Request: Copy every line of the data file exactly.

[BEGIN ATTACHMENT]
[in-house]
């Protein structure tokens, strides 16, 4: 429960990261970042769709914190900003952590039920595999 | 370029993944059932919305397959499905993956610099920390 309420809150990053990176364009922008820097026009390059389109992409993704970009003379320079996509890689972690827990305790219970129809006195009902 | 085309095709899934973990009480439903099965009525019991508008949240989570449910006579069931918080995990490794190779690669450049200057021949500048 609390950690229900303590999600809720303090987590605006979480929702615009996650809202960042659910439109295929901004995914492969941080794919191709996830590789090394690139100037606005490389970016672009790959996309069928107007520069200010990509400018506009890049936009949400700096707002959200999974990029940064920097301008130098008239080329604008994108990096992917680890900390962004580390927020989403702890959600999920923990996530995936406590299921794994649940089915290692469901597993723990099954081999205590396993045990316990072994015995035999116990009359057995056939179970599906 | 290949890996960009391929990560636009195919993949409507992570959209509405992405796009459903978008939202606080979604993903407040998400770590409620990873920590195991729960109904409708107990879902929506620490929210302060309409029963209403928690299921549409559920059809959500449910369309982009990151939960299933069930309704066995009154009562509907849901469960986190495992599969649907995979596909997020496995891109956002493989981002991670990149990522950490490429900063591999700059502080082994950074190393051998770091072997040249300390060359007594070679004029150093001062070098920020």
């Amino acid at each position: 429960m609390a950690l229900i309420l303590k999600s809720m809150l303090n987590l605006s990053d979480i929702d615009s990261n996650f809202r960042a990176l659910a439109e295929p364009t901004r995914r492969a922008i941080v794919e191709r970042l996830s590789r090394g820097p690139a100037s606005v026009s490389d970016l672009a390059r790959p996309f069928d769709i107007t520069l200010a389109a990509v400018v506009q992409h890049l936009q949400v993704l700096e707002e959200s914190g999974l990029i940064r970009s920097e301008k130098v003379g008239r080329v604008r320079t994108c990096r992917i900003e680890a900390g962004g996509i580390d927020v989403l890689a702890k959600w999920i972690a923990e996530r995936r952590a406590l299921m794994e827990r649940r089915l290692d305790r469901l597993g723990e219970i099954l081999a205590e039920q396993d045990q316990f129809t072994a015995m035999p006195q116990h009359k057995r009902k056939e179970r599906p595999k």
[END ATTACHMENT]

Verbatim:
[in-house]
């Protein structure tokens, strides 16, 4: 429960990261970042769709914190900003952590039920595999 | 370029993944059932919305397959499905993956610099920390 309420809150990053990176364009922008820097026009390059389109992409993704970009003379320079996509890689972690827990305790219970129809006195009902 | 085309095709899934973990009480439903099965009525019991508008949240989570449910006579069931918080995990490794190779690669450049200057021949500048 609390950690229900303590999600809720303090987590605006979480929702615009996650809202960042659910439109295929901004995914492969941080794919191709996830590789090394690139100037606005490389970016672009790959996309069928107007520069200010990509400018506009890049936009949400700096707002959200999974990029940064920097301008130098008239080329604008994108990096992917680890900390962004580390927020989403702890959600999920923990996530995936406590299921794994649940089915290692469901597993723990099954081999205590396993045990316990072994015995035999116990009359057995056939179970599906 | 290949890996960009391929990560636009195919993949409507992570959209509405992405796009459903978008939202606080979604993903407040998400770590409620990873920590195991729960109904409708107990879902929506620490929210302060309409029963209403928690299921549409559920059809959500449910369309982009990151939960299933069930309704066995009154009562509907849901469960986190495992599969649907995979596909997020496995891109956002493989981002991670990149990522950490490429900063591999700059502080082994950074190393051998770091072997040249300390060359007594070679004029150093001062070098920020």
């Amino acid at each position: 429960m609390a950690l229900i309420l303590k999600s809720m809150l303090n987590l605006s990053d979480i929702d615009s990261n996650f809202r960042a990176l659910a439109e295929p364009t901004r995914r492969a922008i941080v794919e191709r970042l996830s590789r090394g820097p690139a100037s606005v026009s490389d970016l672009a390059r790959p996309f069928d769709i107007t520069l200010a389109a990509v400018v506009q992409h890049l936009q949400v993704l700096e707002e959200s914190g999974l990029i940064r970009s920097e301008k130098v003379g008239r080329v604008r320079t994108c990096r992917i900003e680890a900390g962004g996509i580390d927020v989403l890689a702890k959600w999920i972690a923990e996530r995936r952590a406590l299921m794994e827990r649940r089915l290692d305790r469901l597993g723990e219970i099954l081999a205590e039920q396993d045990q316990f129809t072994a015995m035999p006195q116990h009359k057995r009902k056939e179970r599906p595999k």